Seniors Face a Higher Risk of Accidental Falls


Seniors Face a Higher Risk of Accidental Falls

Utah seniors, especially the ones in Provo-Orem, are the healthiest seniors in the USA. However, three seniors die every week, not from disease or ailments but accidental slips and falls.

Daunting Statistics

A third of Utahns aged 65 and above will suffer a fall every year. According to the Utah Department of Health, falls are the leading cause of injury-related deaths and hospitalization among Utah seniors, vastly surpassing motor vehicle accidents. Every week, more than 200 seniors get treated in emergency departments around the state. Sixty-three of them will require extended stays at the hospital, and three of them will succumb to their injuries. While accidental falls are not limited to senior residents, close to 80 percent of all fall-related deaths in the state involve individuals over the age of 65.

The Dangers of Falling

Falls get mare dangerous as you get older. Slamming to the ground doesn’t have much of a consequence as a teenager, but it could lead to severe — even life-threatening — injuries as a senior. Your body’s musculature, as well as bone density, deteriorates when you reach your senior years. Doctors from the American Academy of Orthopedic Surgeons (AAOS) have highlighted the risks of falling in older patients brought about by muscle weakness, mobility issues (including the use of assistive devices), loss of balance, and slower reflexes due to medication, vision-loss, and memory and cognition issues.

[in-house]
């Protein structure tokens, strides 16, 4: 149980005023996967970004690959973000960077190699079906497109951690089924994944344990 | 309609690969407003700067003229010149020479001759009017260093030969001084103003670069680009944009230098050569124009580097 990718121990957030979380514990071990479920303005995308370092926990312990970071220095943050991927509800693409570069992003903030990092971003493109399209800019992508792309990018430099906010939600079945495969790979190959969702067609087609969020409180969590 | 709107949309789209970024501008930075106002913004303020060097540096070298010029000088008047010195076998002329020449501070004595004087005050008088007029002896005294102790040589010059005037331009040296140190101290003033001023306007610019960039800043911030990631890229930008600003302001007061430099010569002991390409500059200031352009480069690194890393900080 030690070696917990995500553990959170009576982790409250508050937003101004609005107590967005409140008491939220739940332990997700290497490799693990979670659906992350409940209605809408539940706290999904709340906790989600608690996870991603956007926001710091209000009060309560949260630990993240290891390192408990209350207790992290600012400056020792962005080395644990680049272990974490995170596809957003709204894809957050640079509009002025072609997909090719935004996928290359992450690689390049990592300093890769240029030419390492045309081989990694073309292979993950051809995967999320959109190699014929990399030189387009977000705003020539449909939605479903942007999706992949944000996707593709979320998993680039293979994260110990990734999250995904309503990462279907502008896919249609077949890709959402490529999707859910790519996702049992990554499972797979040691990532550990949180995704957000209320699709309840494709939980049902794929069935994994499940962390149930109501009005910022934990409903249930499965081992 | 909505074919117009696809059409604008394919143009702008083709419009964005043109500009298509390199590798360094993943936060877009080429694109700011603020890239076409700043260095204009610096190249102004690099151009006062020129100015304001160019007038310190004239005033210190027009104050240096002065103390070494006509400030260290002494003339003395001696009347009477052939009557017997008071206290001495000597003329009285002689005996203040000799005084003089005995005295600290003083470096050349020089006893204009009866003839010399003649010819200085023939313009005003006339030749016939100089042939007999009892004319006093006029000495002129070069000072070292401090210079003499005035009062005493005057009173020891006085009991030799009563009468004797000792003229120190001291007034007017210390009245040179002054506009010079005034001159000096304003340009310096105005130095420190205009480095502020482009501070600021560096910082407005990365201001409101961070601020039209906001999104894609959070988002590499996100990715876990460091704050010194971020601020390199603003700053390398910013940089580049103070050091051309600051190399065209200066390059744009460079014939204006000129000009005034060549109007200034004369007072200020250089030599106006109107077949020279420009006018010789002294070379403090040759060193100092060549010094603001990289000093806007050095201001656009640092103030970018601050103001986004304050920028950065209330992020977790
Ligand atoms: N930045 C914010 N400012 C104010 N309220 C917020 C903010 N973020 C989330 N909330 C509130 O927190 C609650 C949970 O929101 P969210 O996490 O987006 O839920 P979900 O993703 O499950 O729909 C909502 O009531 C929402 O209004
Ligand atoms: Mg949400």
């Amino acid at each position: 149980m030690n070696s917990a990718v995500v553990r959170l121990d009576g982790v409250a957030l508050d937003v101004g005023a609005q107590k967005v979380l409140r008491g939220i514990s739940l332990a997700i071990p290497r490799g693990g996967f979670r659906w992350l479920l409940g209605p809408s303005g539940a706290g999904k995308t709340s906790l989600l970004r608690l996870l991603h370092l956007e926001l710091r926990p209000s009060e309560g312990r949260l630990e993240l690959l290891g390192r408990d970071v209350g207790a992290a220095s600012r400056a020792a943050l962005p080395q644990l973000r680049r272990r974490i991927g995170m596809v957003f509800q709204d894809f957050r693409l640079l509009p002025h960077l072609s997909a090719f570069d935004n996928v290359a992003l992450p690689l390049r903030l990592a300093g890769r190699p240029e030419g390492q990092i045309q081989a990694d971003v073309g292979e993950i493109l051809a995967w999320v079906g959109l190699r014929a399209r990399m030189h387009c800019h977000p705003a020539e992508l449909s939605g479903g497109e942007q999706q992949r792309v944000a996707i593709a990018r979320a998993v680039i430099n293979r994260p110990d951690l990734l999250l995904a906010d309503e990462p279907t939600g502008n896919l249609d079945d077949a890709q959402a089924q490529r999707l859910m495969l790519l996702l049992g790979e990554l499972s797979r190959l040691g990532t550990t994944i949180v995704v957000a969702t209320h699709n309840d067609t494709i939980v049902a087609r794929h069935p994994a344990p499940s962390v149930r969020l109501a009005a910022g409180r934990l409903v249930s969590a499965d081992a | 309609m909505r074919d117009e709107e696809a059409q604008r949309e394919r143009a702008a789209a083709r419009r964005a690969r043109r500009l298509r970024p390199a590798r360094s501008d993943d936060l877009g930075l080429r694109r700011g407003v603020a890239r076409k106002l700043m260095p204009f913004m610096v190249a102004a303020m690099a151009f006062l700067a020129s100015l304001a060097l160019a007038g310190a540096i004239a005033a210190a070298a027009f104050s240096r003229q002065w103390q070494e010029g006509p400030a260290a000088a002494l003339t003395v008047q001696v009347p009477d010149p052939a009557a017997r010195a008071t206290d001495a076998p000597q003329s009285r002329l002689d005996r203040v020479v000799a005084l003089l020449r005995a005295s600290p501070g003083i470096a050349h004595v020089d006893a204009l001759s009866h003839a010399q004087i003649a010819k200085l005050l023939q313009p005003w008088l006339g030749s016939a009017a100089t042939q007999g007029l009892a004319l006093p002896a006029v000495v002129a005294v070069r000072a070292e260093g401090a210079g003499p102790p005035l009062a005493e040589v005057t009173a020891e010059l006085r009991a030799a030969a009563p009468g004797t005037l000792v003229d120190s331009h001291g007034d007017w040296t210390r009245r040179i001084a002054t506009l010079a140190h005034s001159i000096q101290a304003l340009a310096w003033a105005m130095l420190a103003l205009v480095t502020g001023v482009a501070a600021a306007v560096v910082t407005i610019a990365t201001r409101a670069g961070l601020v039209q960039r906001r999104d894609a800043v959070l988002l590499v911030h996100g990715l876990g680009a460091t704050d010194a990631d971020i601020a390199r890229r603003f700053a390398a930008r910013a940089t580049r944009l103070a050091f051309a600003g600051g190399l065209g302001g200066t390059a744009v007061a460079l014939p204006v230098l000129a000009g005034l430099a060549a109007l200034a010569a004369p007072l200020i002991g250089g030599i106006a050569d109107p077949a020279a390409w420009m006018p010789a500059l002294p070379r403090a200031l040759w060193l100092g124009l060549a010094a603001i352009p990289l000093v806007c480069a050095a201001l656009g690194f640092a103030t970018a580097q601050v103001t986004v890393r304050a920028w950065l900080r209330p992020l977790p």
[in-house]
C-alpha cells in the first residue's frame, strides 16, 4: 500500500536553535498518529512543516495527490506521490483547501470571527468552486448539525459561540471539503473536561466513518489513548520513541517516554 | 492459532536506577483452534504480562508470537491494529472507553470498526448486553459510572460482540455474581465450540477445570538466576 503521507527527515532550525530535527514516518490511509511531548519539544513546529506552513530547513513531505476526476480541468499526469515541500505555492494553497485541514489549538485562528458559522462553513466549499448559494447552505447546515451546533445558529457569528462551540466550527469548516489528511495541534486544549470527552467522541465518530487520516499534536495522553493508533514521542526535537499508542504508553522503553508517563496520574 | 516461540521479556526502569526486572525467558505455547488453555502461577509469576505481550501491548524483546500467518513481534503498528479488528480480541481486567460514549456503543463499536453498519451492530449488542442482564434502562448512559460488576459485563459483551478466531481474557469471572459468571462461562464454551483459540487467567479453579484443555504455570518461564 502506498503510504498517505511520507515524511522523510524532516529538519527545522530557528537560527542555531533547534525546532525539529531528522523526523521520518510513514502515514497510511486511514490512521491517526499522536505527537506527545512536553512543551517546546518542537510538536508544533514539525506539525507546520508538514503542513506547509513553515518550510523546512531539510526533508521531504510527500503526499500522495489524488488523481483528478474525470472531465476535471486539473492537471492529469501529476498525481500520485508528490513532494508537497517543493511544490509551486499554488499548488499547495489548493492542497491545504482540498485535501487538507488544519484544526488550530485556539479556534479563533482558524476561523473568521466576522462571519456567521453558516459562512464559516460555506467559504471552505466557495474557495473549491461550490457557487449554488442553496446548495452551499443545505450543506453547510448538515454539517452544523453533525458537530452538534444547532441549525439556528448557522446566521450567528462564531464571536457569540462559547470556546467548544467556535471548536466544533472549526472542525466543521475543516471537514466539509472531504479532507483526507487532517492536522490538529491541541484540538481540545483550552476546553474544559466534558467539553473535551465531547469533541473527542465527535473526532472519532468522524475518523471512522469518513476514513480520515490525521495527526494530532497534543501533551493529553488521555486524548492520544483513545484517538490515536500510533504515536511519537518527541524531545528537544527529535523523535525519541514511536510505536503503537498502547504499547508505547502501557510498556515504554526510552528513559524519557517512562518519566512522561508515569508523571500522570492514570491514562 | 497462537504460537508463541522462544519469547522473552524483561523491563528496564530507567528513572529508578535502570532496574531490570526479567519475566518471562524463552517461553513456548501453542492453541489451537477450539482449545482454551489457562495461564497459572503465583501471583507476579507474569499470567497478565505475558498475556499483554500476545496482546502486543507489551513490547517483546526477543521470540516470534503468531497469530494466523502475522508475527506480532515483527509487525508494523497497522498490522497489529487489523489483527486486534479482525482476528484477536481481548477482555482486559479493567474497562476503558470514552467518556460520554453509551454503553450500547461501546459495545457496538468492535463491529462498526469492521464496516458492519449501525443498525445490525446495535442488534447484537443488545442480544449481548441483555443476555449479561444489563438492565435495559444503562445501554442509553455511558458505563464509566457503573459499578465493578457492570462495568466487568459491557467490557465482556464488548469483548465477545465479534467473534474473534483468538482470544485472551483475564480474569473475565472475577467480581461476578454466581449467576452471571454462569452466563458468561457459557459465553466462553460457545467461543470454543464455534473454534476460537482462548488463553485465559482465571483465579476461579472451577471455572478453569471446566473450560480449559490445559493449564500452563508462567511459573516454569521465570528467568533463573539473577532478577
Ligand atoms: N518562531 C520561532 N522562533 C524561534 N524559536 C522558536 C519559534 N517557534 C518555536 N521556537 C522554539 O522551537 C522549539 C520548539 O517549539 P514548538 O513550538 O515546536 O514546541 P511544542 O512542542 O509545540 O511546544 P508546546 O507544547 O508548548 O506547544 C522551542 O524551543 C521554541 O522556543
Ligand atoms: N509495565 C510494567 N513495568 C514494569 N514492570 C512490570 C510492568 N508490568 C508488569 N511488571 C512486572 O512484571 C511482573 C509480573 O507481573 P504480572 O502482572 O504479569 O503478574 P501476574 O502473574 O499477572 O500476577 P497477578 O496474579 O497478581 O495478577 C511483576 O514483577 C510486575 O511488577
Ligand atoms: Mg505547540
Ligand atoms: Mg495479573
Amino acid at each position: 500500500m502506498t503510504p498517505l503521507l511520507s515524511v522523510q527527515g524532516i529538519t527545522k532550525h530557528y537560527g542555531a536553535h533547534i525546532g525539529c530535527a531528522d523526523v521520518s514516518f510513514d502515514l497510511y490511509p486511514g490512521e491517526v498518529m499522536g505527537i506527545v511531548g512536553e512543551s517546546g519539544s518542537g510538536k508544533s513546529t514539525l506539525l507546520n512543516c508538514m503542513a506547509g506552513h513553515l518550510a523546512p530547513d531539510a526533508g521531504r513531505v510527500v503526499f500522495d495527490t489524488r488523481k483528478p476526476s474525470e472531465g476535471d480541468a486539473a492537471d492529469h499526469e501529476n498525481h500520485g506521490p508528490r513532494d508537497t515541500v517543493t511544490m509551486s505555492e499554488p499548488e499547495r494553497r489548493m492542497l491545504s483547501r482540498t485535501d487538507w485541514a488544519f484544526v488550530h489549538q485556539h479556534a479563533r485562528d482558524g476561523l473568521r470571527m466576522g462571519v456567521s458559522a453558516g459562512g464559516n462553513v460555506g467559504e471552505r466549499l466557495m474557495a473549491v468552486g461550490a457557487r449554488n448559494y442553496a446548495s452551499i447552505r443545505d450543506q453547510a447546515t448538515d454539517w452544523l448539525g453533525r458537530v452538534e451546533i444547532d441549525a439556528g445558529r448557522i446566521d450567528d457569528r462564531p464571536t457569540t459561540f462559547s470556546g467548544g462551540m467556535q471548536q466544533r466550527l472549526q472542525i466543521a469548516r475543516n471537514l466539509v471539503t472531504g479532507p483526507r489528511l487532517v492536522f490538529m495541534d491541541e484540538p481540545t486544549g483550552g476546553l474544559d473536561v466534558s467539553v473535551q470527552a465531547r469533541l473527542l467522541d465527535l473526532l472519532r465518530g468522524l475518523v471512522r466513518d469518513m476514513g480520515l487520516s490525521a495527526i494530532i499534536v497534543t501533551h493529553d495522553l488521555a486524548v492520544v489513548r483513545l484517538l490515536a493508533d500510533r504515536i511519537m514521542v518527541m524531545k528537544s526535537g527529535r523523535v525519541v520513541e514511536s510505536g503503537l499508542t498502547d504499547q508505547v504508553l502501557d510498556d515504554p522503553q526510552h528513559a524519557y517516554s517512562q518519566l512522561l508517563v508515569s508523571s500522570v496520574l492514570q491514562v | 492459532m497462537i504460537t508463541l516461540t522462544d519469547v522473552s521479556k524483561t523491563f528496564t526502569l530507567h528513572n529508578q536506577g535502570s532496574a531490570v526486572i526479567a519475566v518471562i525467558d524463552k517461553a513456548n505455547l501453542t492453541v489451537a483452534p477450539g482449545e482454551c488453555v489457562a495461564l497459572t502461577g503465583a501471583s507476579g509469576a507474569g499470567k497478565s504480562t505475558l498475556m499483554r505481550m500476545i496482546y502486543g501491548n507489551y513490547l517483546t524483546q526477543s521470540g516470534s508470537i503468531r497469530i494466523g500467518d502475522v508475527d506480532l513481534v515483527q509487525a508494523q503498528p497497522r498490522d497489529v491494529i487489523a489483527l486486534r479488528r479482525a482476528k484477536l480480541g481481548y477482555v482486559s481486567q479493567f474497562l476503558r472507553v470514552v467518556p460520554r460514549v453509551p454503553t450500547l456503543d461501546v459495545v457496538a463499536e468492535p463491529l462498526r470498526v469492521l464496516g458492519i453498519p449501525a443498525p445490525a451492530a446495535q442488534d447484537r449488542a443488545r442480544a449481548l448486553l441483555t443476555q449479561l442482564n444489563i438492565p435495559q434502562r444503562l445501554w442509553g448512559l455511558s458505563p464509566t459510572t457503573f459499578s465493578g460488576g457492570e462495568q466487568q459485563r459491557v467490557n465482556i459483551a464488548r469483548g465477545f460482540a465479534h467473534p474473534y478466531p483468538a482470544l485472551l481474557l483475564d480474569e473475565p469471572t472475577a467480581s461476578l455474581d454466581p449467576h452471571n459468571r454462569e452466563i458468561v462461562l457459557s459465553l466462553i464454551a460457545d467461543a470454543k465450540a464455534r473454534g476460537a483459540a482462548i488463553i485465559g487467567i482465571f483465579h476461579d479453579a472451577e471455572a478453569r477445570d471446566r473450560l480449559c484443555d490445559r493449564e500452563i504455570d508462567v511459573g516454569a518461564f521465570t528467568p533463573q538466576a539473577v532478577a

Decreased bone density also exacerbates injuries from falling, including whiplash and hip fractures. Ninety-five percent of hip fractures are attributed to slips and falls. Hip fractures are especially dangerous for seniors — with 1-in-4 seniors succumbing to injuries and complications within six months of suffering the injury. A fall-related injury also increases your chances of suffering another fall within six months by 66 percent. Even without significant injuries, 50 percent of seniors have difficulties getting up or calling for assistance once they’ve fallen to the ground.

Minimizing Risks

The AAOS has released extensive guidelines to reduce the risks of falls among seniors, which include daily exercise, health maintenance, and modifications around the house. Regular exercise maintains your musculature and improves your balance and reflexes, but make sure to check with an orthopedic doctor before starting an extensive regimen. Vitamin D from the sun also increases your body’s ability to absorb calcium, making your bones a little stronger. Problems with your body — especially vision-loss — can increase your risk of falling. Don’t disregard simple aches and pains or sudden bouts of weakness and vertigo. They could be symptoms of an illness/condition or the effects of medication. Changes around the house are essential for senior safety. The majority of all falls occur inside the home, 80 percent of them in the bathroom. Slippery floors and hard surfaces make bathrooms especially dangerous for seniors. Clear the floor of any rugs or mats and install grab bars leading to the toilet. Sitting down and standing up puts a lot of strain on the knees, and a little bit of support can significantly decrease your chances of falling.

Falls are just one of the dangers seniors face as they grow older. Fortunately, falls are preventable, and specific measures can decrease the risk of falling.

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